- April - July
Kenya AA Tatu Coffee Estate 2023
Tatu Coffee Estate Green Coffee Beans
Tatu Coffee Estate spans 907 hectares in a region 10 kilometers west of Ruiru Town in Kiambu County. Nearly 460 hectares are dedicated to coffee production with the majority of it being SL-28 coffee variety trees, Ruiru-11 trees, and small percentages of K7 and Batian. Around 377 hectares form the mulch crop area, 17 hectares are preserved forests, and the remaining 53 hectares are made up of water bodies and infrastructure. The estate employs 80 permanent workers and from 200-1,200 non-permanent workers per day, depending on the season.
Tatu’s rolling and undulating hills span 1,570 to 1,700masl, with a mix of deep red volcanic soil and loamy, sandy soils. The land enjoys two rainy seasons, one from March to May and another from October to December. This coincides with the main harvest between October to December and a smaller early crop between April and July.
Kenyan Green Coffee Quality
Green coffee from Kenya is graded by screen size, not necessarily by cup quality or defect count. The grades range from E (Elephant Bean), PB (peaberry), AA, AB, C, and other subsequent lower grades. This AA screen size coffee comprises large, dense green coffee beans at screen size 17/18.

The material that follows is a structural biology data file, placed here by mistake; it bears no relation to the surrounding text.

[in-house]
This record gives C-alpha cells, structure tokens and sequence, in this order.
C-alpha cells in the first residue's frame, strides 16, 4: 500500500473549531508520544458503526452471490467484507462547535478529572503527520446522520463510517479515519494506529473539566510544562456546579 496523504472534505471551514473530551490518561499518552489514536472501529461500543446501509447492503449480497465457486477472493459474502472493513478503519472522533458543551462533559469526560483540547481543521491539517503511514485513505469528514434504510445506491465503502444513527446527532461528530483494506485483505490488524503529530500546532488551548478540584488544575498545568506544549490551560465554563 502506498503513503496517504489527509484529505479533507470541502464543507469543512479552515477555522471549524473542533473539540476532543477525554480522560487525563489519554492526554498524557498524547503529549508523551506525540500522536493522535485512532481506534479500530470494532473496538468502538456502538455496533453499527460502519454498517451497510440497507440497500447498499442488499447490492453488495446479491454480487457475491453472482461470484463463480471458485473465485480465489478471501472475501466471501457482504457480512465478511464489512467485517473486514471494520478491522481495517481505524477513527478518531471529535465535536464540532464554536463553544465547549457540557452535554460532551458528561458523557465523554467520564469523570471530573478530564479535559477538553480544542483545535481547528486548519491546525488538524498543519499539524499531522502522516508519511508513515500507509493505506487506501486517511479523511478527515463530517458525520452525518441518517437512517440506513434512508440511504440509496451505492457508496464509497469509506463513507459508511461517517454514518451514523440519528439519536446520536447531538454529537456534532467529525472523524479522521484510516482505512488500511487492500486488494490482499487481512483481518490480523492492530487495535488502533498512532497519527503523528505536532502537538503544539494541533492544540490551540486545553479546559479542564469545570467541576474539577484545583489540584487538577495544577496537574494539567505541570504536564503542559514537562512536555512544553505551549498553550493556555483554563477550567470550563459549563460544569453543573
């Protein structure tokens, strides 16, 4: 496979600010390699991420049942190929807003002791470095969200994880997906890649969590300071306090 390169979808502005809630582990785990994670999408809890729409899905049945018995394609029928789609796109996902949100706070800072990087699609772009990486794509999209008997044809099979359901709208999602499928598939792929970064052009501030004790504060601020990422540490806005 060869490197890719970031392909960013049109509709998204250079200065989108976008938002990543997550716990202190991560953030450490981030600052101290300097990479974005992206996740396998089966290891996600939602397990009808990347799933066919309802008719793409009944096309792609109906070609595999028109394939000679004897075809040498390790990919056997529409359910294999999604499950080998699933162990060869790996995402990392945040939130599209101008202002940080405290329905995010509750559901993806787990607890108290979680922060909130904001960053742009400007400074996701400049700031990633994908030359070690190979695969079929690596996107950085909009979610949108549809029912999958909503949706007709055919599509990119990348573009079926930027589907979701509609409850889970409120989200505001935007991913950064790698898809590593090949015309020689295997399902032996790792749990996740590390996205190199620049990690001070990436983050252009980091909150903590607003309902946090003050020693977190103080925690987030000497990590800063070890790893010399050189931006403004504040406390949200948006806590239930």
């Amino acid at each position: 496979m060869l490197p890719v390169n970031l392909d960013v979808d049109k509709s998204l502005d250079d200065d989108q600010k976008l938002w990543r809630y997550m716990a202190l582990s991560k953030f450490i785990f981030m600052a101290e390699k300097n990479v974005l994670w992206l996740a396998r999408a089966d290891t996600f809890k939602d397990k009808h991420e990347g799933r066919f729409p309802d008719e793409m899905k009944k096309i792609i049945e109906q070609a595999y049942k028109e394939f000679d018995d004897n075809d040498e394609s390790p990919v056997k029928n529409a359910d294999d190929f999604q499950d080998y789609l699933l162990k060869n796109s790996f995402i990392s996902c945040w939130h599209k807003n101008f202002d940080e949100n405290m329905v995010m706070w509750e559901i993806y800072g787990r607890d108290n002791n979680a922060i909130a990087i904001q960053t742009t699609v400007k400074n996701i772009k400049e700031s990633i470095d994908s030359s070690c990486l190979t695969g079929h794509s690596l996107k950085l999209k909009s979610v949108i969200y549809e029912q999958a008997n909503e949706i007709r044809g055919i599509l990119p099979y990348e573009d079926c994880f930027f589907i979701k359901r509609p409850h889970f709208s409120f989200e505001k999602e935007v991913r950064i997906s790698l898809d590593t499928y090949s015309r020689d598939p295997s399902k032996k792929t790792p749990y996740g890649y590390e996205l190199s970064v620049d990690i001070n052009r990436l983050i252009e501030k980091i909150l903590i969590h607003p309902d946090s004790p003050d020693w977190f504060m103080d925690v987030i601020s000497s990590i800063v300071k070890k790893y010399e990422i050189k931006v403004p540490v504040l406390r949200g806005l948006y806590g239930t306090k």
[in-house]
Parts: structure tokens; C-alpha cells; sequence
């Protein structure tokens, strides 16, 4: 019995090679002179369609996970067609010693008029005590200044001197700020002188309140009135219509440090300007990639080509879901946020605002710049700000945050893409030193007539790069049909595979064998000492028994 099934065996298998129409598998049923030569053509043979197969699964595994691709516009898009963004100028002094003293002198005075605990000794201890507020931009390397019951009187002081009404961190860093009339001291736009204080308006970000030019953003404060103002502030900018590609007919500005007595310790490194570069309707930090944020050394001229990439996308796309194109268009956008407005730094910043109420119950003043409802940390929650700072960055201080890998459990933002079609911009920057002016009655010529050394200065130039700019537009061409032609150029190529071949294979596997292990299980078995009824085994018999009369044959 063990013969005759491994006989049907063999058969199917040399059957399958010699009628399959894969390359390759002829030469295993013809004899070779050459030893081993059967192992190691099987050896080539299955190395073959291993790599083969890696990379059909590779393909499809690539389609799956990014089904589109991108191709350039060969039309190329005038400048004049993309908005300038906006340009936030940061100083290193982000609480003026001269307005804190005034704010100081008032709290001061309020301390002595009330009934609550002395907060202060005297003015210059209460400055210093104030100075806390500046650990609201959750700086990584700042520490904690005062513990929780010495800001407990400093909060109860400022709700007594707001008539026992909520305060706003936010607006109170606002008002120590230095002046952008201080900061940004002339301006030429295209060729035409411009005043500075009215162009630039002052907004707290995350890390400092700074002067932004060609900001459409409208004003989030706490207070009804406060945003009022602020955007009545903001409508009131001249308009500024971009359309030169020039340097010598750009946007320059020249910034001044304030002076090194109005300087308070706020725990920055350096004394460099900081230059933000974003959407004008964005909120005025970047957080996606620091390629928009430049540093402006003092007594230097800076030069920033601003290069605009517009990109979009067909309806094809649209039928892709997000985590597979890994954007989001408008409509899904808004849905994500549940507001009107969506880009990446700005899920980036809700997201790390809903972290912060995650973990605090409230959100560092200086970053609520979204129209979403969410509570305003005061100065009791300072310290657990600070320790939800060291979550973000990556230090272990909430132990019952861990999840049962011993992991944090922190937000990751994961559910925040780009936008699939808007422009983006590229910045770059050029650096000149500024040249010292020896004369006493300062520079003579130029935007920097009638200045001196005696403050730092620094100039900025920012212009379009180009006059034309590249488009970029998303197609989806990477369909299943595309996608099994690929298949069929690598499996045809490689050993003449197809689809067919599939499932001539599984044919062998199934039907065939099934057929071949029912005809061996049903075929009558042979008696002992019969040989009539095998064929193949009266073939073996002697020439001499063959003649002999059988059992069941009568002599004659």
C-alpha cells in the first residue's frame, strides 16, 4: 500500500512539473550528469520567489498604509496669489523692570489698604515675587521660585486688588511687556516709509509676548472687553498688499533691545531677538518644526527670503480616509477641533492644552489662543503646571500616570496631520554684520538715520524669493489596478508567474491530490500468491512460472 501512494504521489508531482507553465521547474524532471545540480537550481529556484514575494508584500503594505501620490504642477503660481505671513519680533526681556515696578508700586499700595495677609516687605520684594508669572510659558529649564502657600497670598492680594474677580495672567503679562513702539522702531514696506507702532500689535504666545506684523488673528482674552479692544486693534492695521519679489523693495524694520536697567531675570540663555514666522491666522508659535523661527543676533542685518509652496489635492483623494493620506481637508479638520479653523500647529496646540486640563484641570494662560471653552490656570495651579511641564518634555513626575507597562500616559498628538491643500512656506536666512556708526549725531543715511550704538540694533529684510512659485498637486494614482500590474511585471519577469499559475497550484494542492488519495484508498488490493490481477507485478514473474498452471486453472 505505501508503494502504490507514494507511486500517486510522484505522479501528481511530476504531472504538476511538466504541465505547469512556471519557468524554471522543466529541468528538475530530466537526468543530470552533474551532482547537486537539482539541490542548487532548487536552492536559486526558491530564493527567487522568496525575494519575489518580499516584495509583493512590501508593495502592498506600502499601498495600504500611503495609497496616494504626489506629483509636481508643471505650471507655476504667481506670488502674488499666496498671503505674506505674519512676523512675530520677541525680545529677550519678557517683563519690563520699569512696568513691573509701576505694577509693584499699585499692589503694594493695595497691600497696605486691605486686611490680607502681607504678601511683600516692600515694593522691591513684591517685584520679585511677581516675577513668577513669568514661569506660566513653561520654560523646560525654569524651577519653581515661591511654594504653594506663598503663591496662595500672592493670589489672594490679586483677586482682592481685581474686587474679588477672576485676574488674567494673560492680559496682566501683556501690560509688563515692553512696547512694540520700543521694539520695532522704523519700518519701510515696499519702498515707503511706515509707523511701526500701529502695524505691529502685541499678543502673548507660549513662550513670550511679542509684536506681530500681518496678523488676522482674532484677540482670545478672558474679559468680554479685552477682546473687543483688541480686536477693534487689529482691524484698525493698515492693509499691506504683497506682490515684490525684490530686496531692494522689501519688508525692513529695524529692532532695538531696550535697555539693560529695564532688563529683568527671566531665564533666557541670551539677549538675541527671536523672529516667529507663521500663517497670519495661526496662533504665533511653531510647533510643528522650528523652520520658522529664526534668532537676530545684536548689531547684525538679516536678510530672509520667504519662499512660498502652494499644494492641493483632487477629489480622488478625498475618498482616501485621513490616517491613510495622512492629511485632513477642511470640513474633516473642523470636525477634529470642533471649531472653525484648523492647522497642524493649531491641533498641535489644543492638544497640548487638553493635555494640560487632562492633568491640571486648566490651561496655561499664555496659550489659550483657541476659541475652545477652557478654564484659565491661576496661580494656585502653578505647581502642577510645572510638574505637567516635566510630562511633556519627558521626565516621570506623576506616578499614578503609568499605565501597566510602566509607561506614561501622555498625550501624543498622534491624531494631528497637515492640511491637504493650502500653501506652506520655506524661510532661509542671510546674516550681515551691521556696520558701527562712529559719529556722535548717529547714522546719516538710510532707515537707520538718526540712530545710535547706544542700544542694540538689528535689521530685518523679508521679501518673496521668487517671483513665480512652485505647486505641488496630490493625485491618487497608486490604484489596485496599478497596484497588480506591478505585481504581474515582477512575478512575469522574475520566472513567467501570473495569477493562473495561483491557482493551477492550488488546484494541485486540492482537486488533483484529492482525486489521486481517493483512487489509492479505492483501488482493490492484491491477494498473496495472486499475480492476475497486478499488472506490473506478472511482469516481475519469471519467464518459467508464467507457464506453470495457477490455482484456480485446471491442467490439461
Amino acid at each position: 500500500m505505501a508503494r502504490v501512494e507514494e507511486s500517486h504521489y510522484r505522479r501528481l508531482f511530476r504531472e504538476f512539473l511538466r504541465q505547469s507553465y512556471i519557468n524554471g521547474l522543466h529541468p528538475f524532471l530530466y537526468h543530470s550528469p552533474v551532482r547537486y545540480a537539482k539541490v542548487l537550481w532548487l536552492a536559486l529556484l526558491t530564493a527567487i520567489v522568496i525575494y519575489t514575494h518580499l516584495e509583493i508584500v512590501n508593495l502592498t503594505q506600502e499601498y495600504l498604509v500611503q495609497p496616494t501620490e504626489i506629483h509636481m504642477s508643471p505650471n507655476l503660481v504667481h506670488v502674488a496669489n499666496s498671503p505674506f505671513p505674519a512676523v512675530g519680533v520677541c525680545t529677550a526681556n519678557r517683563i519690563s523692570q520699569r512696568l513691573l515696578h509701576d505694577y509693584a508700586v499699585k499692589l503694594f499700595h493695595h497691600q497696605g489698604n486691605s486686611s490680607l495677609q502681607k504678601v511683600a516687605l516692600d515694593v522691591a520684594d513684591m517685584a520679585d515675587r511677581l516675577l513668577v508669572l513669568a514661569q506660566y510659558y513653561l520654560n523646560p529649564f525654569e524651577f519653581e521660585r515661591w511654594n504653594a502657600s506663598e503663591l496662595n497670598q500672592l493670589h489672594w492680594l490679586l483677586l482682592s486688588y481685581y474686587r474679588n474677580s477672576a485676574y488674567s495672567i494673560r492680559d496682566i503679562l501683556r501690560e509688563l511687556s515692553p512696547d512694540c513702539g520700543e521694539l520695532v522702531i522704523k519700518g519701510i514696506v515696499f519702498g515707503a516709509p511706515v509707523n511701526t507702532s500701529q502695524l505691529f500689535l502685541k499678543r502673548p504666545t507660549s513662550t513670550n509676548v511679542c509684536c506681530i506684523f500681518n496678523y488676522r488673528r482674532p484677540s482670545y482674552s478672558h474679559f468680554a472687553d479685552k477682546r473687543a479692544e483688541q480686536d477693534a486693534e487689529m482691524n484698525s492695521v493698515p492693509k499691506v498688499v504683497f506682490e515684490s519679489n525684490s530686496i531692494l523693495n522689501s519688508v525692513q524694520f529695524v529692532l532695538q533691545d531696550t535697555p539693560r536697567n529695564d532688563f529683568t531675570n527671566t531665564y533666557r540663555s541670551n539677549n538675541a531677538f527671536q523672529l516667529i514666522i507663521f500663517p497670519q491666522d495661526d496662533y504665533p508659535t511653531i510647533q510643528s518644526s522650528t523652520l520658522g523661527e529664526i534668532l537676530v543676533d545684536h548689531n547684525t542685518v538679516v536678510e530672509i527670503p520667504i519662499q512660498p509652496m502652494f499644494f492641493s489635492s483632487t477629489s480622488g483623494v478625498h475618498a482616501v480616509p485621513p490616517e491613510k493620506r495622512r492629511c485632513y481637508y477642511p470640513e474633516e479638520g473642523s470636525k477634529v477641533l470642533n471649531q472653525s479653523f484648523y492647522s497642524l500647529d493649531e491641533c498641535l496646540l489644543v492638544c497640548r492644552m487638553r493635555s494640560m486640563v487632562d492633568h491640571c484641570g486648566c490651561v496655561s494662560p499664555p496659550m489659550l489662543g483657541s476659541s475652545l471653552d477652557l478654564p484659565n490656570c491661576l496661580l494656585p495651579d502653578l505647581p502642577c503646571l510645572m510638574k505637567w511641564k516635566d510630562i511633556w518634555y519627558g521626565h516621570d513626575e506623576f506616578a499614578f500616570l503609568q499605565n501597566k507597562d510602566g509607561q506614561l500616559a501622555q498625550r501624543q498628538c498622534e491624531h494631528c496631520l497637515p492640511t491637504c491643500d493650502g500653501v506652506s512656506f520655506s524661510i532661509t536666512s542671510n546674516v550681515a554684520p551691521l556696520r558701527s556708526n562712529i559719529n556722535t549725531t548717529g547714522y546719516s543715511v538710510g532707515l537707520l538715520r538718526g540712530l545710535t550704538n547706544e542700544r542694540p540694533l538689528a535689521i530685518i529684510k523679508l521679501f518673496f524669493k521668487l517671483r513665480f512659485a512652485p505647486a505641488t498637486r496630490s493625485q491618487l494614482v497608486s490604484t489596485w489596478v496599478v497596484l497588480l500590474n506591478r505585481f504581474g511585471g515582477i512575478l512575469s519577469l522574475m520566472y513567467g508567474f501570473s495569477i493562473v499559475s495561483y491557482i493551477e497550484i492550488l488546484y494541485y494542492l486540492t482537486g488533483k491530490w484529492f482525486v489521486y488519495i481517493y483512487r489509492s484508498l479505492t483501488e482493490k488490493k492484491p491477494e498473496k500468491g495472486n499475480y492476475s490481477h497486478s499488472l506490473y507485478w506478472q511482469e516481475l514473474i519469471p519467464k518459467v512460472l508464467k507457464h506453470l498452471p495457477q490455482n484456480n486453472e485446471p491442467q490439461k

Washed Process Coffee in Kenya
At the Tatu Coffee Estate, only ripe red cherries are handpicked to ensure maximum quality and prime grades. After the daily harvest, the cherries undergo washed processing on the estate and are pulped, fermented, and soaked in clean water. The beans are then laid out on drying tables in the sun until they reach the correct moisture level for storage. After drying, they are packed into well-aerated conditioning bins until the coffee is ready for milling.
Tatu Coffee Estate pays extra attention to water conservation and recirculates the water used for processing in economical but hygienic ways. The estate also has backup fuel and electric energy sources when the weather is not conducive to standard sun-drying procedures.
Kenyan Coffee Beans
Although Kenya and Ethiopia share a border, their coffee histories have little in common. French missionaries introduced coffee to Kenya in 1893. Coffee production expanded mainly on large estates. Green coffee from Kenya could only be traded through the national auction until 2006 when new legislation made it possible for producers to sell directly to buyers.
Kenyan coffee production has upheld quality and consistency throughout the years with detail-oriented management at the washing stations. Over 600,000 smallholder farmers nationwide are organized into Farmer Cooperative Societies (FCS) that oversee traceability and quality control for its membership body.
Kenya green coffee beans are celebrated for their bold, fruit-forward flavors that pack a punch in complex acidity. SL-28 and SL-34 are two of the most well-known coffee varieties grown in Kenya. The signature varietals were developed by Scott Agricultural Laboratories (hence, SL) in the 1930s for drought resistance, exceptional cup quality, and large yield at high altitudes. After a coffee berry disease (CBD) epidemic in 1968, the CBD-resistant Ruiru-11 coffee variety was developed and quickly adopted throughout the country.
Region Ruiru, Kiambu County
Tatu Coffee Estate
SL28, Ruiru 11, K7, Batian
April - July